Following the publication of two letters in support of wind farms – one from Gamesa energy director Matt Partridge and one from his junior Nick Sage (Journal, October 25) – no doubt Llanfynydd residents can expect that Gamesa is about to submit its planning application for a wind farm around their village, which was first proposed a year ago.
Last year, Nick Sage was forced to admit to doctoring photographs in order to present a more favourable impression of the visual impact of the windfarm proposal for Glen Luce, Mull of Galloway (see Galloway Gazette, December 23).
Now Gamesa is misrepresenting wind farms to Carmarthenshire residents. Contrary to the assertions in Gamesa’s letter, Denmark’s wind farms have been a disaster. Annual figures from Eltra, Denmark’s national grid operator, show that carbon emissions are constantly rising.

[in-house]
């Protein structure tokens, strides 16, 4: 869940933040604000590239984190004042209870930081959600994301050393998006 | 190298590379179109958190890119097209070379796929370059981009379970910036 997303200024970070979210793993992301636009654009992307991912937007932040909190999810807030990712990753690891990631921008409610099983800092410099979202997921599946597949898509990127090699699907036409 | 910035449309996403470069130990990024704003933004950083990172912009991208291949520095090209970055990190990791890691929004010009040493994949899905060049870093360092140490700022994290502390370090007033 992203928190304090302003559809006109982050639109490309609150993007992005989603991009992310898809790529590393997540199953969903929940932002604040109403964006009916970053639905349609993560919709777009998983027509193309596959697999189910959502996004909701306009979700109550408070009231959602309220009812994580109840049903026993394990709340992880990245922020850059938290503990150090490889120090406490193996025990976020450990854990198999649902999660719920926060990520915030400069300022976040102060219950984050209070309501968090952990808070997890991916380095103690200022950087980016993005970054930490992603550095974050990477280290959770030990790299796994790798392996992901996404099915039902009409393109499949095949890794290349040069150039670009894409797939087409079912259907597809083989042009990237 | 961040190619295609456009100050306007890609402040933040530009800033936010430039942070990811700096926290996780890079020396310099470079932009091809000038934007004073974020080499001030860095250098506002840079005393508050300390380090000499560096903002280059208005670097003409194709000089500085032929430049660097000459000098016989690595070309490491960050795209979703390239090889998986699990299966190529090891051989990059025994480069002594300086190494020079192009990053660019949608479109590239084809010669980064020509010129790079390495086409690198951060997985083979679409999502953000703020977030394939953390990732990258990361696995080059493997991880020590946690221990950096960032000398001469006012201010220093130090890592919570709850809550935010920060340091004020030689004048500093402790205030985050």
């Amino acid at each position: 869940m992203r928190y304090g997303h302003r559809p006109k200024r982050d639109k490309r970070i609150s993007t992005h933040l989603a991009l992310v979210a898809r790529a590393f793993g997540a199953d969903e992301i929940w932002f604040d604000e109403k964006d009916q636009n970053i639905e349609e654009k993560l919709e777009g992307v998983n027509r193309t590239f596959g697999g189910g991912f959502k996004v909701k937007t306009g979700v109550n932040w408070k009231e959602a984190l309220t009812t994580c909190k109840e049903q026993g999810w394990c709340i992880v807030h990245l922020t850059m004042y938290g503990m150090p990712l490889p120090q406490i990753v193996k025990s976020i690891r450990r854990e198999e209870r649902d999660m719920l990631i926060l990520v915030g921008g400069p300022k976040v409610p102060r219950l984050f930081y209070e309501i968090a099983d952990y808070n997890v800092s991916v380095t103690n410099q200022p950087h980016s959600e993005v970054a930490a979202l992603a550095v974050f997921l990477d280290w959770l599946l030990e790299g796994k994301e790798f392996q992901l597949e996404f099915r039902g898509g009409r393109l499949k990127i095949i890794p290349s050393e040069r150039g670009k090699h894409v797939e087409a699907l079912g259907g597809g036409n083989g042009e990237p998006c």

West Germany’s experience is similar to Denmark’s. EonNetz, the major grid managing company, admitted last year that it will only be able to use four per cent of any further wind generation. The reason is the low output of wind turbines.
Although Matt Partridge was correct when he said “wind turbines generate electricity 83 per cent of the time”, he chose not say how much they generate. It is often a mere trickle.
In fact, over a year they achieve on average only 26 per cent of their potential capacity (Source: DTI). And this 26 per cent annual output is completely random. Frequently turbines generate when electricity is not needed and they stand still when electricity is in great demand.
Our own Government’s energy review (July 2006) promised an end to present subsidy rates in April 2009 for wind turbines not connected to the national grid.
These subsidy changes reflect the growing acknowledgement that wind farms are ineffective in combating global warming.
However, Carmarthenshire can expect a flurry of wind farm applications in the next year as foreign companies scramble to grab a spoonful of the subsidy gravy before it runs out.
All Wales Energy Group Committee
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